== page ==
As a web writer, you know the 5-seconds rule. The first five seconds on a website will make or break the website’s conversion. If a website does not grab a visitor’s attention within the first five seconds and or too many things are competing for the visitor’s attention, the site owner is in trouble. As you are browsing the Internet, you’ll come across many new websites. Take a moment to analyze some of the websites, their effectiveness and areas that can be improved upon.

Fire a quick email to the site owner and inform him what you found about their website. Be nice and polite and explain the 5-seconds rule, some fixes that could improve the website’s effectiveness and what you could do to help in all of this. This kind of genuine offer to help could easily land you a freelance gig worth significant amounts of money.

Pam Foster has written a wonderful program Site Audits Made Simple that will not only teach you what to look out for when analyzing a website, but also how professional site auditors actually do it. The best things about auditing websites is job security. The number of websites on the Internet and those coming up every day ensures demand for the expertise of web writers is always high. In fact, we could all audit and help improve websites for the rest of our lives and never run out of work!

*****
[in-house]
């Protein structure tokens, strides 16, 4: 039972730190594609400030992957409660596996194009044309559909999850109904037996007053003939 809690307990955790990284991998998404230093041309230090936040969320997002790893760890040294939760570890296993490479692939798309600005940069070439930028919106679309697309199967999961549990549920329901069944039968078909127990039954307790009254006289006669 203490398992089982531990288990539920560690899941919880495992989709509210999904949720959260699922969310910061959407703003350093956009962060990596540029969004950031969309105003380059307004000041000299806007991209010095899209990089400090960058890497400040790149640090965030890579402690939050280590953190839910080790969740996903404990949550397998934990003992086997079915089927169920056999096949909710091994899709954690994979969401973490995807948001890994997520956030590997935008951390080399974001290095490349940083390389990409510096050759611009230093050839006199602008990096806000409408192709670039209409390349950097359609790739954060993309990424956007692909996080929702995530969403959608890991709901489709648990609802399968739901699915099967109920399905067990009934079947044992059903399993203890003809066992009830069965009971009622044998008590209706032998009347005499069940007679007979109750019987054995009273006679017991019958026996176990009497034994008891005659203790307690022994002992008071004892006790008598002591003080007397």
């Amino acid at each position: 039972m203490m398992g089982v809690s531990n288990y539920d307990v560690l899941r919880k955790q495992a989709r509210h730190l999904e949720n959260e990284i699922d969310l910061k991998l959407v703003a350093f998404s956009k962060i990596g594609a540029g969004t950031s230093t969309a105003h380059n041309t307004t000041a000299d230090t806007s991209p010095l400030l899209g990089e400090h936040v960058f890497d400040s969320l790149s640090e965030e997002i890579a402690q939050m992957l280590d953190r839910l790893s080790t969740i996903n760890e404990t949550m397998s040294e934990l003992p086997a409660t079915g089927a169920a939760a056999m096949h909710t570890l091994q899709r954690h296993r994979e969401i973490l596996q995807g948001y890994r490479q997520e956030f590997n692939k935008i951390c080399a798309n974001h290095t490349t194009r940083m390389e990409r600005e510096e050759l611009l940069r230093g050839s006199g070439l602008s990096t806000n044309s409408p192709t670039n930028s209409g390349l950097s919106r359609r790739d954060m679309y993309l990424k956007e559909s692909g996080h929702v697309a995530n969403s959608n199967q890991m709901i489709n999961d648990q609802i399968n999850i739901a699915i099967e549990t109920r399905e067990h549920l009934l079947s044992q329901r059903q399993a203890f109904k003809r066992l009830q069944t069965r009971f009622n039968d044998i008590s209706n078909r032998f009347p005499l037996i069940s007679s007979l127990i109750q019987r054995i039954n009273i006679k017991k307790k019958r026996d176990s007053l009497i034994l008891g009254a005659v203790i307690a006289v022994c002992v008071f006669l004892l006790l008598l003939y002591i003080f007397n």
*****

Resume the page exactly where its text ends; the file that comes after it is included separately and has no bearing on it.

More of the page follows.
See also: 9 Things Exceptional Web Writers Habitually Do So Well.

 


David K. William is a web writer, publisher and designer. He writes and publishes articles, reports and fiction for web and print media. David is also founding editor of WebWriterSpotlight.com. Follow him @DavidKWilliam.


 

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Awesome responses

This is a great article. And so true. Reaching out to people you know is one of the best things you can do. It can be so hard, and sometimes seem fruitless, but in my experience it's one of the best ways to get work

Interesting and informative article. Thanks.

I was thrilled to come across this helpful article with so many easy to implement tips. Great work, David, and many thanks!